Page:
[10]       I found Ms. Richardson to be generally candid but unreliable in her recollection of her massage therapy and chiropractic records from 2017 to 2018. She agreed to having mild neck pain and various work-and exercise-related soreness for which she regularly attended massage therapy. She did not endorse the descriptions of her complaints in those records, saying she was unable to remember specifics, other than that she had some pain and stiffness which the massage and chiropractic treatments helped with, and that she used these services to maintain her active lifestyle.

[11]       Although Ms. Richardson did not endorse the truth of all of the subjective complaints recorded by these practitioners on the basis that she was no longer able to remember each specific day, she generally did not contest their accuracy, and she admitted those records as business records with respect to the facts reported and recorded.

[12]       Although the defendant may have found Ms. Richardson’s pre-trial evidence incomplete in some aspects, her evidence at trial did not suffer from this infirmity. Nor do I consider that she was meaningfully impeached on her discovery evidence, given the limited nature of the questions posed in discovery.

The Court also went over the principles of thin skull v. crumbing skull:

[23]       The plaintiff must be placed in the position that they would have been in if not for the defendant’s negligence—no better or worse. Tortfeasors must take their victims as they find them, even if the plaintiff’s injuries are more severe than they would be for the average person (sometimes referred to as the “thin skull” rule). However, the defendant need not compensate the plaintiff for any debilitating effects of a pre‑existing condition which they would have experienced anyway (often referred to as the “crumbling skull” rule): Athey at paras. 32–35.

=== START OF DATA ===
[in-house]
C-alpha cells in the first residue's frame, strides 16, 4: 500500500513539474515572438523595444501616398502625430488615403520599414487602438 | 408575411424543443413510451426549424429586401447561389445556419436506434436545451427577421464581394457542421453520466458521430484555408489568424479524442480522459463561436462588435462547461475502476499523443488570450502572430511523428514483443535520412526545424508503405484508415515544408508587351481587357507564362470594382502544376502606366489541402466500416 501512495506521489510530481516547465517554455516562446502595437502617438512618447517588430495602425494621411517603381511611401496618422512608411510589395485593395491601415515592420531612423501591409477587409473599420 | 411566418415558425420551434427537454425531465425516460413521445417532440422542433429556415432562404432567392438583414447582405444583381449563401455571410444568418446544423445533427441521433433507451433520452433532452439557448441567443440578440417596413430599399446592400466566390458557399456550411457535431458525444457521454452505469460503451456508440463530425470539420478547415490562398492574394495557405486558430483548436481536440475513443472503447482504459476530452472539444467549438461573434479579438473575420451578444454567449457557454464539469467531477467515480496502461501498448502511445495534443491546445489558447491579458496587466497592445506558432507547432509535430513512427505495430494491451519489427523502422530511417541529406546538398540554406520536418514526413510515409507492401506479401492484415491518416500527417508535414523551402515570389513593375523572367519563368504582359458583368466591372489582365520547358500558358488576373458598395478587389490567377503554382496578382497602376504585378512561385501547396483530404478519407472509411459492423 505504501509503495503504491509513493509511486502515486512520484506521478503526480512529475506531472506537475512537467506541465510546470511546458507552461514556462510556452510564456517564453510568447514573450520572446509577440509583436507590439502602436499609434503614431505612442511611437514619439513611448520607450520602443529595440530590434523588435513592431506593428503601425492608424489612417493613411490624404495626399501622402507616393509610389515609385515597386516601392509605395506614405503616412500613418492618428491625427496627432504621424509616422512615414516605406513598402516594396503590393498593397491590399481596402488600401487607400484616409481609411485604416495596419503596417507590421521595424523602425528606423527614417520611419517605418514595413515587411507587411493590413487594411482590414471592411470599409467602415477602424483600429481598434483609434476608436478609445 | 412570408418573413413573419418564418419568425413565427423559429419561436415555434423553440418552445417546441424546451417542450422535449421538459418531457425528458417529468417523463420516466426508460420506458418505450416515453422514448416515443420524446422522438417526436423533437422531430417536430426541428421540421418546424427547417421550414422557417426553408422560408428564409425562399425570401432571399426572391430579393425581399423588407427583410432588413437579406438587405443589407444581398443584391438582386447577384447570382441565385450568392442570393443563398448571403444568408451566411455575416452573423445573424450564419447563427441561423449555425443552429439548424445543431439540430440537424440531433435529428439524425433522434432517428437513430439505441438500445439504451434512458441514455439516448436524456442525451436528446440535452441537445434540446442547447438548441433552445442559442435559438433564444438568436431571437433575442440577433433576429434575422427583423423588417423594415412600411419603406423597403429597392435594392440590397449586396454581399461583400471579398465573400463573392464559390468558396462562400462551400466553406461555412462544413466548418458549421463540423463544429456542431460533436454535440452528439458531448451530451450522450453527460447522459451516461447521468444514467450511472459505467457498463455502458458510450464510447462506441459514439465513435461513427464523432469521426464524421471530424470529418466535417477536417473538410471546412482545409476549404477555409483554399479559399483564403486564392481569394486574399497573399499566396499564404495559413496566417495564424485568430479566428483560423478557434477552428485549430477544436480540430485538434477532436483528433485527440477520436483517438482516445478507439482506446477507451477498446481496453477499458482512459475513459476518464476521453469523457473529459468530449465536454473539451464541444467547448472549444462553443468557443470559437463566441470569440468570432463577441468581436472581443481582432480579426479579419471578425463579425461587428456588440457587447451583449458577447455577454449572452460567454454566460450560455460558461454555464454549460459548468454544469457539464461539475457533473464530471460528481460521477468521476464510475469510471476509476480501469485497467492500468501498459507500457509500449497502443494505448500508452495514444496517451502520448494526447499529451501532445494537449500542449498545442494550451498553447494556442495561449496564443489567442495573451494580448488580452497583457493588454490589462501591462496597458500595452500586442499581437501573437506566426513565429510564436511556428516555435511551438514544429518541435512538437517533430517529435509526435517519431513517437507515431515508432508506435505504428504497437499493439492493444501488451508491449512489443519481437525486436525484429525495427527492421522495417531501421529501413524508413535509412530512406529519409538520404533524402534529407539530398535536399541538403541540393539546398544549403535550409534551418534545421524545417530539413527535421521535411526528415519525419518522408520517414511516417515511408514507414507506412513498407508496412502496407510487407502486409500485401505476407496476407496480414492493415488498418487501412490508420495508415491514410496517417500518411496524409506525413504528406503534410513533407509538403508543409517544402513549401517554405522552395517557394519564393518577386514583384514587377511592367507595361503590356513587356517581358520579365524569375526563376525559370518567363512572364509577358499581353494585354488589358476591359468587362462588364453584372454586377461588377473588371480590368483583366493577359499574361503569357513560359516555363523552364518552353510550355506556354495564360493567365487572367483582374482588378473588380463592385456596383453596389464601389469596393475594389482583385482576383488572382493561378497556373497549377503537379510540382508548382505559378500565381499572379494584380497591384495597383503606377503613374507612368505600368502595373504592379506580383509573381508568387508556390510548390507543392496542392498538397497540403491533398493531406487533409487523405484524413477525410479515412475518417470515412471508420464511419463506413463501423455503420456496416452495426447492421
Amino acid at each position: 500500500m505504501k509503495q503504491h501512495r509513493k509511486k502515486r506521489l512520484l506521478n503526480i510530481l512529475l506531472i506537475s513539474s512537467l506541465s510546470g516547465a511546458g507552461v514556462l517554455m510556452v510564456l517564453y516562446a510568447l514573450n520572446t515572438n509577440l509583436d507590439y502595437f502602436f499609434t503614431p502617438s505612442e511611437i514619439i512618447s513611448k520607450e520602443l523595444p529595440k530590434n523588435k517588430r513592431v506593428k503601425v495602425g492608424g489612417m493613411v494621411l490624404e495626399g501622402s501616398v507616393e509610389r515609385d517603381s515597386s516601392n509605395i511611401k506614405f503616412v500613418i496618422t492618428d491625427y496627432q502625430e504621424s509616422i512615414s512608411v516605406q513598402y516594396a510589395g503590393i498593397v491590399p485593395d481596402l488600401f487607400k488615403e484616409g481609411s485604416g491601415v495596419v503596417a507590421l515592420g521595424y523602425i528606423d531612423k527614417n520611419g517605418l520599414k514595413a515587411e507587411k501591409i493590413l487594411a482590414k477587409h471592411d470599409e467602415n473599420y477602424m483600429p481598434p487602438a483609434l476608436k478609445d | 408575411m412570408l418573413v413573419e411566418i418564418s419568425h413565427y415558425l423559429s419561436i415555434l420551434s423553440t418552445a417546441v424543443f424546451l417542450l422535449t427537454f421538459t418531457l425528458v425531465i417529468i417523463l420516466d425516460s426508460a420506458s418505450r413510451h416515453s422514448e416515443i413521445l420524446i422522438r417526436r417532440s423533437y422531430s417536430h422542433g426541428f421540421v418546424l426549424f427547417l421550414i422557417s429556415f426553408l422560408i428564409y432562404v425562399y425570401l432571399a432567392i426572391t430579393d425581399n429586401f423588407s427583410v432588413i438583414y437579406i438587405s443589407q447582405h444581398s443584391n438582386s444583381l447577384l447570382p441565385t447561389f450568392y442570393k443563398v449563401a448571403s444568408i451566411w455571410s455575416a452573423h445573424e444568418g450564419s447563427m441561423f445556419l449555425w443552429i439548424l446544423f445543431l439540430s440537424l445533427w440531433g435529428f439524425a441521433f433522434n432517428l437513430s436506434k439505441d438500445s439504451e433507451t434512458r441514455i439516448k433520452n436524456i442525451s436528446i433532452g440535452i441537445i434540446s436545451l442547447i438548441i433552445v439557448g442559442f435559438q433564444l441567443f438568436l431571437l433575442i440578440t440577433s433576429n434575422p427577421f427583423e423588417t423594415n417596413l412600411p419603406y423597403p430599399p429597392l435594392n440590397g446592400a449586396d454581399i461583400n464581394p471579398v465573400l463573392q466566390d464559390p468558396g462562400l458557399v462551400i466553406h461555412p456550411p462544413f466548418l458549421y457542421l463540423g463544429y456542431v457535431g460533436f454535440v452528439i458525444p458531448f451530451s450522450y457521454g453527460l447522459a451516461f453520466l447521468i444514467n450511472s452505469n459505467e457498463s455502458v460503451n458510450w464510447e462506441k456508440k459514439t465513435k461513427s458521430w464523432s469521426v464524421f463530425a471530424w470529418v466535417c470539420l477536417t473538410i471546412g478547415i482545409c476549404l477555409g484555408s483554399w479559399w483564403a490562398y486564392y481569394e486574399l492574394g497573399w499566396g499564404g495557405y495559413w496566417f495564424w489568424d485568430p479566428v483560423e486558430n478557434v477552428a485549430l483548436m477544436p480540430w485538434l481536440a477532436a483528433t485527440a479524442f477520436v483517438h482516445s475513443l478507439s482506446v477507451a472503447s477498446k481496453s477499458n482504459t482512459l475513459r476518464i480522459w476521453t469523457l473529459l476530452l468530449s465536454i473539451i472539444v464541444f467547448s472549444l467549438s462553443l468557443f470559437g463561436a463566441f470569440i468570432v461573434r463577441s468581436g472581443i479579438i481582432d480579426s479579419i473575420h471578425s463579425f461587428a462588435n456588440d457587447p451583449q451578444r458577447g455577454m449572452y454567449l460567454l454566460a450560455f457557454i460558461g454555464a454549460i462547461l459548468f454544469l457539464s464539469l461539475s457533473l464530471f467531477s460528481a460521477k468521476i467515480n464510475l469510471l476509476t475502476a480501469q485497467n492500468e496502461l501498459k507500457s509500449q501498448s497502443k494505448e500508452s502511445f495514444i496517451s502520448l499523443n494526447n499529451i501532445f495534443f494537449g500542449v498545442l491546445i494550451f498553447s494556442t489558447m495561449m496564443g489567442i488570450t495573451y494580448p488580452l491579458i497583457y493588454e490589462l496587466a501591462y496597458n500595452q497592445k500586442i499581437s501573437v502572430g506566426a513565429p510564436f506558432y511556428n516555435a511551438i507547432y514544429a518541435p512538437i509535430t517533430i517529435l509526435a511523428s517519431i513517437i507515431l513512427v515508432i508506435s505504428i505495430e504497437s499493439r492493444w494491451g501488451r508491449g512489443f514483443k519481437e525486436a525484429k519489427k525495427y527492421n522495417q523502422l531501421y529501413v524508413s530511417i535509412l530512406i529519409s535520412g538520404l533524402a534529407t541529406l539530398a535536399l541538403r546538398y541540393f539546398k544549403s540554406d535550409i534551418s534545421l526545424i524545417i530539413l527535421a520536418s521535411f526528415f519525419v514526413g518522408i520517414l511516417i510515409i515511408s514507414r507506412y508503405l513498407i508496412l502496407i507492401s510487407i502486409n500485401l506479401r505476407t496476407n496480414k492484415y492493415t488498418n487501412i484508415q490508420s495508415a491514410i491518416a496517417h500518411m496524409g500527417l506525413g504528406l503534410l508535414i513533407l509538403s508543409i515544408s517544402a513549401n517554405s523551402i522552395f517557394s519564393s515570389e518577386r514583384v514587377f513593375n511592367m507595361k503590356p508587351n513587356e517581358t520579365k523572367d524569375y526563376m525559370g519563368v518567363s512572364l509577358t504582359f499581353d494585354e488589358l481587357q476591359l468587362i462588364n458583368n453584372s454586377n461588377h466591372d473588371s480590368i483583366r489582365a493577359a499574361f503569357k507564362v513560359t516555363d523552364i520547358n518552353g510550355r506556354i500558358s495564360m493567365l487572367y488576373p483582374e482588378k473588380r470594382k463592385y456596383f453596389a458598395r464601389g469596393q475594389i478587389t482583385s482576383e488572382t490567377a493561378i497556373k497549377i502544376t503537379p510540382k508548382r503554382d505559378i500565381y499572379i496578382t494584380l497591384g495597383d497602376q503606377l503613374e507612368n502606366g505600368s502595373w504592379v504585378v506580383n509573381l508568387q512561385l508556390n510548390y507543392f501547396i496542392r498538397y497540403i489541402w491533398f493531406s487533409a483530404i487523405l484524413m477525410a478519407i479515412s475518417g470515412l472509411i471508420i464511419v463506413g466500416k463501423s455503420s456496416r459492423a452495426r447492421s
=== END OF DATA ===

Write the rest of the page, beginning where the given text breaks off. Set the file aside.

In reviewing the pre-existing injuries, the Court stated:  Overall, the evidence establishes that before the Accident, despite some bad headaches, occasional muscle soreness, and bouts of low mood, Ms. Richardson was fully capable of maintaining an active social and recreational life, while working more than full-time in a highly demanding job that required her to be “on” every day and at all hours of the day.

Value of this case

[50]       Ms. Richardson seeks $200,000 in non-pecuniary damages. She relies on four cases that she argues are comparable. The non-pecuniary damages awarded in these cases range between $170,000 to $225,000 (adjusted for inflation):

a)    Thiessen v. Kepfer, 2023 BCSC 1593 ($200,000);

b)    Martin v. Steunenberg, 2021 BCSC 1411 ($210,000);

c)    Noftle v. Bartosch, 2018 BCSC 766 ($170,000); and

d)    Craven v. Brar, 2022 BCSC 291 ($170,000).

[51]       By contrast, the defendant suggests that the award should be in the range of $80,000 to $107,000 (adjusted for inflation), based on the following comparable cases:

a)    Andrews v. Mainster, 2014 BCSC 541 ($85,000);

b)    Burtwell v. McCaffrey, 2013 BCSC 886 ($80,000);

c)    Dueck v. Lee, 2019 BCSC 1936 ($75,000); and

d)    Abraha v. Suri, 2019 BCSC 1855 ($70,000).

[52]       In a number of the defendant’s cases, a pre-existing condition was established on the evidence, and significant reductions from the non-pecuniary award were made on that basis. In other cases, the plaintiff was seeking a much lower award for non-pecuniary damages, and the Court’s award reflects that.

[53]       Overall, I do not find the defendant’s cases helpful in this regard. However, I also find that Ms. Richardson’s cases included elements, such as significant psychiatric injuries, beyond those established in her own case.

[54]       In my view, an award of $115,000 for non-pecuniary damages is appropriate based on the evidence in this case.


[130]    In conclusion, Ms. Richardson is entitled to $429,516 for damages as follows:


Non-pecuniary Damages:



Past Loss of Earning Capacity:



Loss of Future Earning Capacity:



Cost of Future Care:



Special Damages